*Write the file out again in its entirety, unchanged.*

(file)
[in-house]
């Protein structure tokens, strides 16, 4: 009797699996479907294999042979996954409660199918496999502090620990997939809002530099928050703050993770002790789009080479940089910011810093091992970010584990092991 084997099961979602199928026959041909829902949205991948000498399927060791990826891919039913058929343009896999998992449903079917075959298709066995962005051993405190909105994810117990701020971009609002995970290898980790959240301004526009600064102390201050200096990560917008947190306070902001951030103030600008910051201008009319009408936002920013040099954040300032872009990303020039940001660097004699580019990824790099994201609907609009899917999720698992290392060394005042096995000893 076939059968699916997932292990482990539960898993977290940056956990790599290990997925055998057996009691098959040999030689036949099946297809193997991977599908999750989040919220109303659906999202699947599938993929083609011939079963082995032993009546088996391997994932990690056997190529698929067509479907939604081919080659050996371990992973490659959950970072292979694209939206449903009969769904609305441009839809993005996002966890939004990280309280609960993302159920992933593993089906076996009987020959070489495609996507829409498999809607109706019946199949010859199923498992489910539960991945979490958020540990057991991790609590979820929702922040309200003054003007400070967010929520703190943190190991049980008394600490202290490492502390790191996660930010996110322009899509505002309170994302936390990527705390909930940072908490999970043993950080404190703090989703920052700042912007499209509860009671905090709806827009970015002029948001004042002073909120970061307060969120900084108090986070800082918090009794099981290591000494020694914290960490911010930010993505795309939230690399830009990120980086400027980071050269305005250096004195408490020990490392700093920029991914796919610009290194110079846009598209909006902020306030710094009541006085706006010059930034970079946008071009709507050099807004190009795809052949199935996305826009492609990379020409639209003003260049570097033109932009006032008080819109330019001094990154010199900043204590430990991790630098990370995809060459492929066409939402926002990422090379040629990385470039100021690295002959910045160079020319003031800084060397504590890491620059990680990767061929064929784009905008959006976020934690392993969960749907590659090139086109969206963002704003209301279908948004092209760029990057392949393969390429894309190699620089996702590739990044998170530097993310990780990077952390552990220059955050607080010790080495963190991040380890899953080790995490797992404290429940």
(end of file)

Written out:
[in-house]
């Protein structure tokens, strides 16, 4: 009797699996479907294999042979996954409660199918496999502090620990997939809002530099928050703050993770002790789009080479940089910011810093091992970010584990092991 084997099961979602199928026959041909829902949205991948000498399927060791990826891919039913058929343009896999998992449903079917075959298709066995962005051993405190909105994810117990701020971009609002995970290898980790959240301004526009600064102390201050200096990560917008947190306070902001951030103030600008910051201008009319009408936002920013040099954040300032872009990303020039940001660097004699580019990824790099994201609907609009899917999720698992290392060394005042096995000893 076939059968699916997932292990482990539960898993977290940056956990790599290990997925055998057996009691098959040999030689036949099946297809193997991977599908999750989040919220109303659906999202699947599938993929083609011939079963082995032993009546088996391997994932990690056997190529698929067509479907939604081919080659050996371990992973490659959950970072292979694209939206449903009969769904609305441009839809993005996002966890939004990280309280609960993302159920992933593993089906076996009987020959070489495609996507829409498999809607109706019946199949010859199923498992489910539960991945979490958020540990057991991790609590979820929702922040309200003054003007400070967010929520703190943190190991049980008394600490202290490492502390790191996660930010996110322009899509505002309170994302936390990527705390909930940072908490999970043993950080404190703090989703920052700042912007499209509860009671905090709806827009970015002029948001004042002073909120970061307060969120900084108090986070800082918090009794099981290591000494020694914290960490911010930010993505795309939230690399830009990120980086400027980071050269305005250096004195408490020990490392700093920029991914796919610009290194110079846009598209909006902020306030710094009541006085706006010059930034970079946008071009709507050099807004190009795809052949199935996305826009492609990379020409639209003003260049570097033109932009006032008080819109330019001094990154010199900043204590430990991790630098990370995809060459492929066409939402926002990422090379040629990385470039100021690295002959910045160079020319003031800084060397504590890491620059990680990767061929064929784009905008959006976020934690392993969960749907590659090139086109969206963002704003209301279908948004092209760029990057392949393969390429894309190699620089996702590739990044998170530097993310990780990077952390552990220059955050607080010790080495963190991040380890899953080790995490797992404290429940």